Talking back: Why isn't the AMT more unpopular?
Sammy from New York writes in about the alternative minimum tax:
You can thank TurboTax for much of the lack of outcry about the AMT, just like you can thank withholding for the general lack of outcry about tax rates.

What people don't see they don't squawk about.
That's a smart point. Joseph Thorndike , the research director of the Tax History Museum (worst... field trip... ever...*), makes a similar argument in this contrarian commentary, "The Great Noncrisis of the AMT." Here's Thorndike:
Sophisticated software and professional tax preparation have rendered our federal revenue system in general -- and the AMT in particular -- just a bit too painless. TurboTax deals with the AMT almost in passing. Yes, the program tells the unlucky taxpayer, you have run afoul of this fiscal Frankenstein; but don't worry, we'll do the math. Tax preparers offer the same service to an ever-growing number of Americans. In 2002 more than 83 percent of Form 1040 filers paid someone else to do their taxes.
Thorndike also notes that for most people financial bite of the AMT is smaller than you might think—the high average numbers you often see quoted in the media are pushed up by wealthier taxpayers. "AMT taxpayers will pay more," Thorndike writes, "but relatively few will pay a lot more." Bottom line: The AMT could be with us a good while longer.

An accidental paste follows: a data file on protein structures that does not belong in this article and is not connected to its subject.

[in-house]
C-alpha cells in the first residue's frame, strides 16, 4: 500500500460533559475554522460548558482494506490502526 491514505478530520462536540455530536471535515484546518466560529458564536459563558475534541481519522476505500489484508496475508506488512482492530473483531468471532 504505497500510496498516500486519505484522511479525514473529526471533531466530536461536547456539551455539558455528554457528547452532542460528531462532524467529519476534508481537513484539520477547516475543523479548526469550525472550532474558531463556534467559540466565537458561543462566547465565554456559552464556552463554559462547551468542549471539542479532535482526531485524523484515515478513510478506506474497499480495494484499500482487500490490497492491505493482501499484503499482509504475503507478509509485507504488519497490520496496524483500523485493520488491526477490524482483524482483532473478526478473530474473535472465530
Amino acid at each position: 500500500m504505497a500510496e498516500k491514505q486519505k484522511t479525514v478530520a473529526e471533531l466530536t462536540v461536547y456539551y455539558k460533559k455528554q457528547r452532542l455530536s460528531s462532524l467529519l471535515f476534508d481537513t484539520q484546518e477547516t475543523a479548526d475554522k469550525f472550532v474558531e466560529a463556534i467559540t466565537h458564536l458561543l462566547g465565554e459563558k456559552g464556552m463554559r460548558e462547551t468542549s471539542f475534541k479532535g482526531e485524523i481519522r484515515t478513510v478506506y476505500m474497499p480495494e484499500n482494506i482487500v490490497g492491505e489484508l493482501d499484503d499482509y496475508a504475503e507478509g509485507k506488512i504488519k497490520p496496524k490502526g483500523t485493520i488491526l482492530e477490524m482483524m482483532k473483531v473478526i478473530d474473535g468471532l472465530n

*I kid. Actually, the THM is a virtual, online-only museum, and it's really quite interesting.
Posted by Pat Regnier 9:33 AM 1 Comments comment | Add a Comment

I think you are right. Every year, I fire up TurboTax, enter the W-2s, spend time coaxing Quicken (Mac) and TurboTax (Mac) to play nicely, and it's the one time a year I miss keeping a PC around just for Quicken/TurboTax.

I fill everything out, watch the refund box get bigger, then have the AMT calculated, and watch it shrink.

It should be upsetting, but it really isn't... I know that the AMT is at a much lower rate, and only after a decent amount of money, and if I am paying AMT, it means I beat the system, because I beat the tax code, so I have to pay in the alternative system.

Also, AMT for most people isn't a lot of money, and it's just chalked up as one of those things. I'd love to see it repealed, but my years of AMT paying look like they are coming to an end, so it doesn't mean that much to me.

Moving to a low tax state (Florida) has helped, even if our cost of living has escalated upwards here.
Posted By Alex, Hollywood FL : 10:59 AM  

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Most stock quote data provided by BATS. Market indices are shown in real time, except for the DJIA, which is delayed by two minutes. All times are ET. Disclaimer.

Morningstar: © 2014 Morningstar, Inc. All Rights Reserved.

Factset: FactSet Research Systems Inc. 2014. All rights reserved.

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Dow Jones: The Dow Jones branded indices are proprietary to and are calculated, distributed and marketed by DJI Opco, a subsidiary of S&P Dow Jones Indices LLC and have been licensed for use to S&P Opco, LLC and CNN. Standard & Poor's and S&P are registered trademarks of Standard & Poor’s Financial Services LLC and Dow Jones is a registered trademark of Dow Jones Trademark Holdings LLC. All content of the Dow Jones branded indices © S&P Dow Jones Indices LLC 2014 and/or its affiliates.